Perhaps Mr. Harper seeks a similar legacy.
But not then, as not now, do we as Canadians need to be encouraged to always fear our neighbours.
Certain aspects of the Anti-Terrorist Bill’s upgrades will be useful to CSIS and the Mounties in dealing with real threats before the fact. As noted, there may not have been an Air India Flight 182 tragedy had the authorities acted on what they suspected all those years ago.
But major security changes, that have the potential of impacting people who are not guilty of anything at all, must be subject to independent review at regular intervals.
Certainly, Canadians’ civil liberties must take a back seat to issues of true national security from time to time. In the case of the War Measures Act, that suspended historic rights such as the presumption of innocence and also legalized long-term arrest without charges having to be laid, its most rigorous terms were only used by authorities for the few weeks following the FLQ crisis. It was, however, disturbingly not recalled by parliament until many years after the crisis had passed, arrests had been made and the primary perpetrators removed to Cuba following their trials.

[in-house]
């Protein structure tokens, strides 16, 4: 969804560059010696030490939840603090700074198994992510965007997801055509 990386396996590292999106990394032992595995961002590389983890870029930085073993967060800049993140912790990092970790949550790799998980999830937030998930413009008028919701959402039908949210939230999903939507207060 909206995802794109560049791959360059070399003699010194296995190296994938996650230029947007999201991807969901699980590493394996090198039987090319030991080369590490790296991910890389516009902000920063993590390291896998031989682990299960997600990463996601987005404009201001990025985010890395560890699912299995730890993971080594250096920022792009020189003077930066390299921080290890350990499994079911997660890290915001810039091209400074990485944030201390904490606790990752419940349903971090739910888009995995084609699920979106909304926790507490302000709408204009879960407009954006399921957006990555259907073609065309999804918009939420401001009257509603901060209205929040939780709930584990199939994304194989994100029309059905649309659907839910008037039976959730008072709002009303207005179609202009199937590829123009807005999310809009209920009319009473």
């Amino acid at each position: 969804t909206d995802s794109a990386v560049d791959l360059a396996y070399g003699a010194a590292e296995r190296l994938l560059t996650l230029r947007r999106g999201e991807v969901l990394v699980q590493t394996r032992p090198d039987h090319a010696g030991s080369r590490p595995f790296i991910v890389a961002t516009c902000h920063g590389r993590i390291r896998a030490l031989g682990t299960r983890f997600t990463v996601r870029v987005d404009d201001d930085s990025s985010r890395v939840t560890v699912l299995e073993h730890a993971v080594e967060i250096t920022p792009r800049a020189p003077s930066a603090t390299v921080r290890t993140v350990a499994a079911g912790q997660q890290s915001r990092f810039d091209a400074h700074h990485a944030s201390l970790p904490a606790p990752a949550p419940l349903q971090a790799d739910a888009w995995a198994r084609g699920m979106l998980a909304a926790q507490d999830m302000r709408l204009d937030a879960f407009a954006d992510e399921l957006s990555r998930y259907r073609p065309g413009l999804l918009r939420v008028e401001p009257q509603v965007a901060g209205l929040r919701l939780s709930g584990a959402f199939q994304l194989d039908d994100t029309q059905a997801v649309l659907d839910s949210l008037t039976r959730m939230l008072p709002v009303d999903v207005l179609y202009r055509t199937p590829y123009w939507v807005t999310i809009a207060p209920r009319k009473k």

Will there be an international jihadist threat for some time to come?
Unfortunately, the assumption must be made that there will be.
But this treat will not last forever and so neither should the proposed new provisions of the Anti-Terrorist Act that draw away from the liberties Canadians take for granted.
The new provisions, and the Act as well, must be subject to periodic review and this must be written into the revised Act.